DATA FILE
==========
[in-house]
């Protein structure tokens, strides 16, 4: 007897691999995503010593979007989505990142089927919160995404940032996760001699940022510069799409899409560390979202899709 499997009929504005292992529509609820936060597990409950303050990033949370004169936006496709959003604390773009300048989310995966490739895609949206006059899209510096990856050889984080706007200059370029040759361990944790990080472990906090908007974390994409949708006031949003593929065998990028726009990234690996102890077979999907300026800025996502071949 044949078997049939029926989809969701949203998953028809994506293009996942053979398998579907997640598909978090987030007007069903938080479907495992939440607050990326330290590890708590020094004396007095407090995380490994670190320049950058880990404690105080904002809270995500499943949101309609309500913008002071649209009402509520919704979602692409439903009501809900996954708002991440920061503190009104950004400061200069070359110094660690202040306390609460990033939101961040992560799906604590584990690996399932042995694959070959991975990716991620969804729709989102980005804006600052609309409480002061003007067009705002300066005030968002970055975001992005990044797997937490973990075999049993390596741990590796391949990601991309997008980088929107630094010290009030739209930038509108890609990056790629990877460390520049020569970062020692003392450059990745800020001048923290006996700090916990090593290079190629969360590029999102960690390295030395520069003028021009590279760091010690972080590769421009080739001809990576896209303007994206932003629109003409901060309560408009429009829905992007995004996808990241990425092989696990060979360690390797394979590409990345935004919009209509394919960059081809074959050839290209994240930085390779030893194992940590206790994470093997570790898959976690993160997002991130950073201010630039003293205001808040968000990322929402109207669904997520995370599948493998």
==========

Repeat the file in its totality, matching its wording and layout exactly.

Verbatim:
[in-house]
């Protein structure tokens, strides 16, 4: 007897691999995503010593979007989505990142089927919160995404940032996760001699940022510069799409899409560390979202899709 499997009929504005292992529509609820936060597990409950303050990033949370004169936006496709959003604390773009300048989310995966490739895609949206006059899209510096990856050889984080706007200059370029040759361990944790990080472990906090908007974390994409949708006031949003593929065998990028726009990234690996102890077979999907300026800025996502071949 044949078997049939029926989809969701949203998953028809994506293009996942053979398998579907997640598909978090987030007007069903938080479907495992939440607050990326330290590890708590020094004396007095407090995380490994670190320049950058880990404690105080904002809270995500499943949101309609309500913008002071649209009402509520919704979602692409439903009501809900996954708002991440920061503190009104950004400061200069070359110094660690202040306390609460990033939101961040992560799906604590584990690996399932042995694959070959991975990716991620969804729709989102980005804006600052609309409480002061003007067009705002300066005030968002970055975001992005990044797997937490973990075999049993390596741990590796391949990601991309997008980088929107630094010290009030739209930038509108890609990056790629990877460390520049020569970062020692003392450059990745800020001048923290006996700090916990090593290079190629969360590029999102960690390295030395520069003028021009590279760091010690972080590769421009080739001809990576896209303007994206932003629109003409901060309560408009429009829905992007995004996808990241990425092989696990060979360690390797394979590409990345935004919009209509394919960059081809074959050839290209994240930085390779030893194992940590206790994470093997570790898959976690993160997002991130950073201010630039003293205001808040968000990322929402109207669904997520995370599948493998």